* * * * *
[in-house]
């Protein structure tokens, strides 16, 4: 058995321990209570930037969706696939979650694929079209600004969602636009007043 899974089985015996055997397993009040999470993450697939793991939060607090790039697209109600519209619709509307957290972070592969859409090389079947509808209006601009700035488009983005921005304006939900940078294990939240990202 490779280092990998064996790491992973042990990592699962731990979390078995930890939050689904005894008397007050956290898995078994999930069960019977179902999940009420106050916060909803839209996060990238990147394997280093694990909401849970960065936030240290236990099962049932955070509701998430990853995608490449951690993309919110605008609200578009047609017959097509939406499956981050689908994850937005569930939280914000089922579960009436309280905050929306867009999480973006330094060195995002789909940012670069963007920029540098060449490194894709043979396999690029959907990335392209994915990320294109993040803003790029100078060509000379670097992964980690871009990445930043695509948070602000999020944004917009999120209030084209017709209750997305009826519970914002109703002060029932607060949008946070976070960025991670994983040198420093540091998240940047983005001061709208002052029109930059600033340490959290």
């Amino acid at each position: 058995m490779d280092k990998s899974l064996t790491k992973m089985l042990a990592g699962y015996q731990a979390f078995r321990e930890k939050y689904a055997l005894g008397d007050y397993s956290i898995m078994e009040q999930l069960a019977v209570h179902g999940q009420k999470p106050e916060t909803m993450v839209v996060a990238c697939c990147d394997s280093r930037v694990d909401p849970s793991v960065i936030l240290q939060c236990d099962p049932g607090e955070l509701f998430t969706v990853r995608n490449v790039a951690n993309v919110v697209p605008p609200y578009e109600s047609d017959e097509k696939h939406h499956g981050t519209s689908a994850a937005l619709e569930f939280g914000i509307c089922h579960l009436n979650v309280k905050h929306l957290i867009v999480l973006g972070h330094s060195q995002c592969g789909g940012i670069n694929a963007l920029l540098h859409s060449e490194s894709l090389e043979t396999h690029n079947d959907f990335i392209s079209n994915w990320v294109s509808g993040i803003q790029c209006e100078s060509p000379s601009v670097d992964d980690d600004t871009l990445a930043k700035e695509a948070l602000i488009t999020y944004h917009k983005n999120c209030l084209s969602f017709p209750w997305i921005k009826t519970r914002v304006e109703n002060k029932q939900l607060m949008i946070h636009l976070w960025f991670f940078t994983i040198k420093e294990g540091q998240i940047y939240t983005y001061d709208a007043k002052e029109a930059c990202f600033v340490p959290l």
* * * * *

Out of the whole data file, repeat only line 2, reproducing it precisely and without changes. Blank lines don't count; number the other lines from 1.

């Protein structure tokens, strides 16, 4: 058995321990209570930037969706696939979650694929079209600004969602636009007043 899974089985015996055997397993009040999470993450697939793991939060607090790039697209109600519209619709509307957290972070592969859409090389079947509808209006601009700035488009983005921005304006939900940078294990939240990202 490779280092990998064996790491992973042990990592699962731990979390078995930890939050689904005894008397007050956290898995078994999930069960019977179902999940009420106050916060909803839209996060990238990147394997280093694990909401849970960065936030240290236990099962049932955070509701998430990853995608490449951690993309919110605008609200578009047609017959097509939406499956981050689908994850937005569930939280914000089922579960009436309280905050929306867009999480973006330094060195995002789909940012670069963007920029540098060449490194894709043979396999690029959907990335392209994915990320294109993040803003790029100078060509000379670097992964980690871009990445930043695509948070602000999020944004917009999120209030084209017709209750997305009826519970914002109703002060029932607060949008946070976070960025991670994983040198420093540091998240940047983005001061709208002052029109930059600033340490959290």